Example 9-1. An unauthorized response sent by Apache
HTTP/1.1 401 Authorization Required Date: Mon, 21 May 2001 23:40:54 GMT Server: Apache/1.3.19 (Unix) PHP/4.0.5 WWW-Authenticate: Basic realm="Marketing Secret" Connection: close Content-Type: text/html; charset=iso-8859-1 <!DOCTYPE HTML PUBLIC "-//IETF//DTD HTML 2.0//EN"> <HTML><HEAD> <TITLE>401 Authorization Required</TITLE> </HEAD><BODY> <H1>Authorization Required</H1> This server could not verify that you are authorized to access the document requested. Either you supplied the wrong credentials (e.g., bad password), or your browser doesn't understand how to supply the credentials required.<P> <HR> <ADDRESS>Apache/1.3.19 Server at dexter Port 80</ADDRESS> </BODY></HTML>
WWW-Authenticate header field contains the challenge method, the method by which the browser collects and encodes the user credentials. In the example the method is set to
Basic. The header field also contains the name of the realm the authentication applies to.
The realm is used by the browser to label usernames and passwords and is displayed when credentials are collected; Figure 9-1 shows the realm Marketing Secret. A browser can automatically respond to a challenge if the browser has previously collected credentials for the realm. The browser stores authentication credentials for each realm it encounters until the browser program is terminated. Once the browser has collected the credentials, it resends the original request with the additional
Authorization header field. Example 9-2 shows a request containing encoded credentials in the
Authorization header field.
Example 9-2. An authorized request sent by the browser after the credentials have been collected
GET /auth/keys.php HTTP/1.0 Connection: Keep-Alive User-Agent: Mozilla/4.51 [en] (WinNT; I) Host: localhost Accept: image/gif, image/jpeg, image/pjpeg, image/png, */* Accept-Encoding: gzip Accept-Language: en Accept-Charset: iso-8859-1,*,utf-8 Authorization: Basic ZGF2ZTpwbGF0eXB1cw==
Basic encoding is just that: basic! The string that is encoded into the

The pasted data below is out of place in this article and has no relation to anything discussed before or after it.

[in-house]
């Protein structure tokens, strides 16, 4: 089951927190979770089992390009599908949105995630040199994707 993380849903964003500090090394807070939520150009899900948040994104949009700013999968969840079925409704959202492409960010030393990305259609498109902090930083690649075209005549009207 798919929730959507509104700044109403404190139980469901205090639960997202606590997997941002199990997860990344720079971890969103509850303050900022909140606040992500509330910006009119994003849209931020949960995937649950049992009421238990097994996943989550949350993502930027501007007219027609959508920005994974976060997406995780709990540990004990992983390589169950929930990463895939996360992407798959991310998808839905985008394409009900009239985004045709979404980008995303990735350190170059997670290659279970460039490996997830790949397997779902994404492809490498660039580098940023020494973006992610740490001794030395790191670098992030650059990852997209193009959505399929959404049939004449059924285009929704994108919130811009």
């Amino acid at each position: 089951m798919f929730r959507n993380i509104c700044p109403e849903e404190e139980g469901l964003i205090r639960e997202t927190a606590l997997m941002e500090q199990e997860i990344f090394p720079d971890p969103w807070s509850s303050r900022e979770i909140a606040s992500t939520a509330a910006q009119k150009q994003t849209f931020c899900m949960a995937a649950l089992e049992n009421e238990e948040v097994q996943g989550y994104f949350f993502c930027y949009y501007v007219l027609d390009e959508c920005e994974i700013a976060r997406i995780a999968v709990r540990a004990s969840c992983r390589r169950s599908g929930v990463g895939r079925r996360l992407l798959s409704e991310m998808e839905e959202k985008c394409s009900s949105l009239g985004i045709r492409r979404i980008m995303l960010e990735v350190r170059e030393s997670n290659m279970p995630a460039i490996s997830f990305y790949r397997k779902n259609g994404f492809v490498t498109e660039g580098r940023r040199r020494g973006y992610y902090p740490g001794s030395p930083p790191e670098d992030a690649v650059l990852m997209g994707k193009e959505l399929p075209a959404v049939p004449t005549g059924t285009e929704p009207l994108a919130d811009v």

Authorization header field is simply the username and the password separated by a colon character and then base-64 encoded. Base-64 encoding isn't designed to protect data; rather it allows binary data to be transmitted over a network, and therefore provides no real protection of the username and password. The
Basic encoding of the credentials provides protection from casual inspection only.
Some web servers, including Apache, support the
Digest encoding method. The
Digest method is more secure than the
Basic method because the password isn't sent over the network. When the
Digest method is used, the server generates a random string to send with the authorization challenge. The browser then encrypts the random string using the password provided by the user as an encryption key. The encrypted string is sent back to the server in the
Authorization header field, as the resource is rerequested. The server uses a copy of the password stored at the server to encrypt the same random string and compares it to the encrypted string that has just arrived. If they match, the server has authenticated the user. The advantage is that only the encrypted random string is exchanged, not the user password.
Both the web server and the browser need to support the
Digest encoding method. Unfortunately, most browsers support only
Basic. Microsoft has developed a proprietary method for use with HTTP authentication called
NTLM that is supported only by Internet Explorer and Microsoft's IIS web server.
Basic encoding method provides no real security, the Secure Sockets Layer (SSL) protocol can protect the HTTP requests and responses sent between browsers and servers. Because of SSL, there is little pressure on browser builders to implement more secure schemes. For web database applications that transmit sensitive information, such as passwords, we recommend SSL be used. We discuss SSL later in this chapter.